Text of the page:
Have you been charged with a DUII? There's hope: the Oregon DUII diversion program.
The single most important benefit of Oregon’s DUII diversion program is that it spares you from having a conviction on your record. A conviction that can never be expunged. If you complete the requirements of the yearlong program, the court will dismiss the DUII charge.
This post will walk you through what it takes to qualify for Oregon’s diversion program, what you have to do, and how to enroll in it. (For free advice on your specific DUII case, contact me.)
Let’s use an example. “Charlie” is a hypothetical 25-year-old guy who’s just gotten charged with his first DUII. He was driving home in NE Portland after Friday night poker with some friends. A cop pulled him over for rolling through a stop sign and gave Charlie a breathalyzer test. His alcohol level came back at .10. Charlie spent an anxious night in jail kicking himself and worrying about his options.
The next day, Charlie’s brother gave him the name of a good Portland DUII lawyer. (If you’re interested in the diversion program, call me or another experienced Portland DUII lawyer. I can tell you what to do.) The lawyer told Charlie he could avoid a DUII conviction if he qualified for Oregon’s diversion program.
Oregon’s DUII Diversion Program Requirements
To be eligible for Oregon’s DUII Diversion Program, you have to meet all these criteria:
This is your first DUI/DUII in 15 years (or you’ve never had one)
You’ve never been convicted of a DUII felony in any state in the last 15 years
You aren’t going through a DUI/DUII diversion program in another state
You haven’t gone through a DUI/DUII diversion program in 15 years (or you never have)
In the past 15 years, you’ve never been charged with aggravated vehicular homicide or driving-related murder, manslaughter, criminally negligent homicide, or assault (and you don’t have any of those charges pending in any state)
You didn’t have a commercial driver’s license at the time of the DUII, nor were you driving a commercial vehicle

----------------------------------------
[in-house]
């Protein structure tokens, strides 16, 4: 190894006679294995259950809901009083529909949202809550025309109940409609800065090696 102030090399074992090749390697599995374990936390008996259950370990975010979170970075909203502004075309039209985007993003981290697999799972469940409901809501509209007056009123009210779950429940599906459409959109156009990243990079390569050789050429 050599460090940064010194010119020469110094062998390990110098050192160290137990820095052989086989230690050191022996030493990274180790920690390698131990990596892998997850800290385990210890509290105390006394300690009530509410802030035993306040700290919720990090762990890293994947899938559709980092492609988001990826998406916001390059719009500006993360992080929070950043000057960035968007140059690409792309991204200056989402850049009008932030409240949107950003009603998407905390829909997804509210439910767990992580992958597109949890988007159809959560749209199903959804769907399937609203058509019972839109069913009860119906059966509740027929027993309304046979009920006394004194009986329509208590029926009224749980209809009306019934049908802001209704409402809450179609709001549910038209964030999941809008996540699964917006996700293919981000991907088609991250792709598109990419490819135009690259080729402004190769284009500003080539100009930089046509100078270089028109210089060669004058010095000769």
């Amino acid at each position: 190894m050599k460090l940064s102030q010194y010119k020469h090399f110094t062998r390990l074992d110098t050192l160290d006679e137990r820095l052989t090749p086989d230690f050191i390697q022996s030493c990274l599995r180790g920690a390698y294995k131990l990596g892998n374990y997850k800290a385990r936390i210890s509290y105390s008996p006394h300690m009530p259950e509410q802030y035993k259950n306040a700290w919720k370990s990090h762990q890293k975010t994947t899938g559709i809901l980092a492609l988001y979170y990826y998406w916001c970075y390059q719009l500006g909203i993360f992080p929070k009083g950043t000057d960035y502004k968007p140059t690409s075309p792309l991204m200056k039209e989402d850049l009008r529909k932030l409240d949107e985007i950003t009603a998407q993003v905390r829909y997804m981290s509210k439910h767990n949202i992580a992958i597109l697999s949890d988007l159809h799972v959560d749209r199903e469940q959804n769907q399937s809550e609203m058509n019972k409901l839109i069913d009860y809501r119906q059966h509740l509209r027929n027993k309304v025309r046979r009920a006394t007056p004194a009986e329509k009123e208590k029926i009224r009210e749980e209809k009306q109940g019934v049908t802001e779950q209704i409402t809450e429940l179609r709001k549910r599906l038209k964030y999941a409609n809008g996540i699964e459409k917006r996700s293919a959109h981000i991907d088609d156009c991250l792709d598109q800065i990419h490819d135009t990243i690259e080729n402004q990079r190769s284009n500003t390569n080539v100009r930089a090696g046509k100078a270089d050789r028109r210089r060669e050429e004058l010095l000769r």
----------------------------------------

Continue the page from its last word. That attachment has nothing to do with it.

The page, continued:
Your DUII did not harm or kill anyone
This is Charlie’s first DUII, and the only things on his record are a few speeding tickets, so he is eligible for Oregon’s diversion program.
What happens next? Charlie’s DUI lawyer told him he would need to plead guilty or no contest to the DUII charge, as well as file a petition to enter the diversion program. (The DA’s office might object to your request to enter the diversion program in some cases, such as if there were children in the car when you were pulled over. If that happens, I can help you challenge the objection.)
Photo: Clyde Robinson
The Details of Oregon’s DUII Diversion Program
Charlie and his attorney went to court and pled guilty. The court approved his petition to enter diversion. What will be required by the program? Here are the details:
He will have to pay a court fee of $490
He will go to a mandatory substance evaluation
Depending on how the evaluation goes, he will have to attend alcohol treatment sessions for 90 days to one year
He can’t drink while you’re in the alcohol treatment program, with occasional urinalysis tests
An ignition interlock device (IID) will be on his car for a year
He will have to go to a victim impact treatment session and hear the story of someone affected by a DUII
That wasn’t exactly how Charlie had thought his year would turn out, but he if he complies with all the terms and conditions, he won’t have to dread employers and apartment managers asking if he’s ever been convicted of a crime. “Just make sure you make all your payments and go to all the treatment sessions,” his lawyer said. “That’s the main reason people fail the diversion program -- missing a session or not making all your payments.”
If you or a friend is in Charlie’s shoes, I can help you navigate the diversion program. Call me at (503) 227-3800 or send me a confidential message.